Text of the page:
The Milky Way's two largest companion galaxies may have once been a threesome — but new data from the Gaia satellite leaves the satellites' history an open question.

Magellanic Clouds
This visible-light mosaic shows the Magellanic Clouds in the context of the Milky Way plane.
Axel Mellinger, Central Michigan Univ.

The Magellanic Clouds — the two largest galaxies orbiting the Milky Way — are a familiar sight to anyone in the Southern Hemisphere. Now, astronomers from Australia suggest that this famous duo might have once been a threesome.

A collision between the Large Magellanic Cloud (LMC) and a third partner explains a herd of stars allegedly orbiting in the opposite direction from the rest of the galaxy, Benjamin Armstrong and Kenji Bekki (University of Western Australia) argue in their study, which appears in the October 11 Monthly Notices of the Royal Astronomical Society.

But data from the European Space Agency’s Gaia spacecraft, which is on a five-year mission to chart the positions and speeds of over a billion stars in and around the Milky Way, may have already put a damper on the idea of a Magellanic triplet.

A Galactic Trio?

Until now, the prevailing story was that the LMC had stripped these deviant stars from the Small Magellanic Cloud (SMC) during a close encounter. “It makes sense, these two galaxies interact all the time,” says Armstrong. Plus, the abundance of heavy elements in these stars is similar to other stars in the SMC. “But a few key facts didn’t quite add up.”

A pack of stars moving counter to other stars in the LMC requires the SMC to whip around in the opposite direction as its rotation. But all other traces of previous run-ins, such as a tenuous bridge of gas linking the two galaxies, imply the opposite: the SMC must have turned in the same direction as its rotation.

“We thought, maybe these [stars] came from another galaxy entirely,” says Armstrong. “To our great relief, [that scenario] worked quite well.”

He and Bekki ran computer simulations in which the LMC collided with a smaller dwarf galaxy 3 billion to 5 billion years ago. The outcome was a simulated LMC that looks very much like the real one does today, with a small population of stars moving against the others.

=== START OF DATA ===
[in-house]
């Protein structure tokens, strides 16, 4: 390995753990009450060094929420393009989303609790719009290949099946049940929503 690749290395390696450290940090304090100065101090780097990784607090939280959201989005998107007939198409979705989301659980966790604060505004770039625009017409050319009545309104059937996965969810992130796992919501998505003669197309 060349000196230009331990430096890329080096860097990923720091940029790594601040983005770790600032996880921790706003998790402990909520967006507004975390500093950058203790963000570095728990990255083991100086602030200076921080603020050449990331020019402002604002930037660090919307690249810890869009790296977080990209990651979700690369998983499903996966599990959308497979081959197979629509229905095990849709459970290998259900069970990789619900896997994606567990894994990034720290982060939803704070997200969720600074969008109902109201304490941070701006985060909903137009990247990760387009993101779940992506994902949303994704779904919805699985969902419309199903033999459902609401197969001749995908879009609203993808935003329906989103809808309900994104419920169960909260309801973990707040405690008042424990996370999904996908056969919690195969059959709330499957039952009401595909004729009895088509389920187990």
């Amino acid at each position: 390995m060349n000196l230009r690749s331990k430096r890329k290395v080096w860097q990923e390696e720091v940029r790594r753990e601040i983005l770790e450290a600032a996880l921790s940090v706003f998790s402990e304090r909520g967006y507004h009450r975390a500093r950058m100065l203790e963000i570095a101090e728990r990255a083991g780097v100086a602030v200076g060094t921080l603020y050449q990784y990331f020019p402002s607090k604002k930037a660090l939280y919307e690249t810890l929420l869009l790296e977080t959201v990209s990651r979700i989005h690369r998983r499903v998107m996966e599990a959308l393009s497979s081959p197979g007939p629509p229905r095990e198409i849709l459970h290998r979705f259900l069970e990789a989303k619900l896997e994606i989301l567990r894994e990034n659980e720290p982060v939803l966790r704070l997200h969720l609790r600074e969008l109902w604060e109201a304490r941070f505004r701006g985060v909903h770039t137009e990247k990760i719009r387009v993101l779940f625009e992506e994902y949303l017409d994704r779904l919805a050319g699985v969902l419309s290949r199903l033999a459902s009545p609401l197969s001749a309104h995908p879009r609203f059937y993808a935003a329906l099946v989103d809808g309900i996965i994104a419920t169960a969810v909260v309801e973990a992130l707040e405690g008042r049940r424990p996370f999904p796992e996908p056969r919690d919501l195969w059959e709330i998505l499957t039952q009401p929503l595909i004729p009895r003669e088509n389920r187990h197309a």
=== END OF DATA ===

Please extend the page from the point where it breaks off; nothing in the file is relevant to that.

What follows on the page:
“The idea that the LMC and SMC have had more than companion and potential interactions with other small galaxies is plausible and probably likely,” says Knut Olsen (National Optical Astronomy Observatory), who coauthored the 2011 paper reporting on these oddball stars. He points out that several of the dwarf galaxies that have been discovered in the past few years orbiting the Milky Way might actually be satellites of the Magellanic Clouds.

Still an Open Question

Artist's impression of Gaia mapping the stars of the Milky Way.
ESA / ATG medialab; background: ESO / S. Brunier

However, a cannibalized companion might not be needed after all. Olsen has been looking at data on these stars from the Gaia spacecraft. “There’s no evidence that they’re counter-rotating,” he says.

There has always been debate about the stars’ true motions. The original data measured only the component of the stars’ velocities that pointed toward or away from Earth, which left some ambiguity in their 3D motion. Gaia adds another dimension by tracking movement across the sky. And those data reveal that the stars are actually orbiting in the same direction as the LMC but on a highly inclined plane.

That doesn’t deter Armstrong. “While it's obviously not ideal for our theory,” he says, “it raises some fascinating questions about how these high-inclination stars came to be rotating as such.”

Indeed, astronomers don’t fully understand this stellar population. “There haven’t been any models that can explain it,” Olsen says. The closest, he says, is a scenario proposed in 2013 by astronomer Gurtina Besla and colleagues in which the Magellanic Clouds suffered a head-on collision roughly 200 million years ago.

However, a third Magellanic Cloud, while potentially not needed, is something worth considering, Olsen says. “It’s this kind of work and imaginative thinking that helps advance the progress of science.”

Armstrong is equally hopeful. “Even if our theory doesn't end up being applicable to the LMC,” he says, “our model should still . . . help us understand galaxy evolution as a whole.” And the LMC will continue to be a prominent laboratory for bettering that understanding. Its proximity gives researchers an unmatched look at how galaxies play off each other. “By understanding the finer details of how galaxies interact and form bigger galaxies,” says Armstrong, “we get a much clearer picture of how the universe is at it is.”


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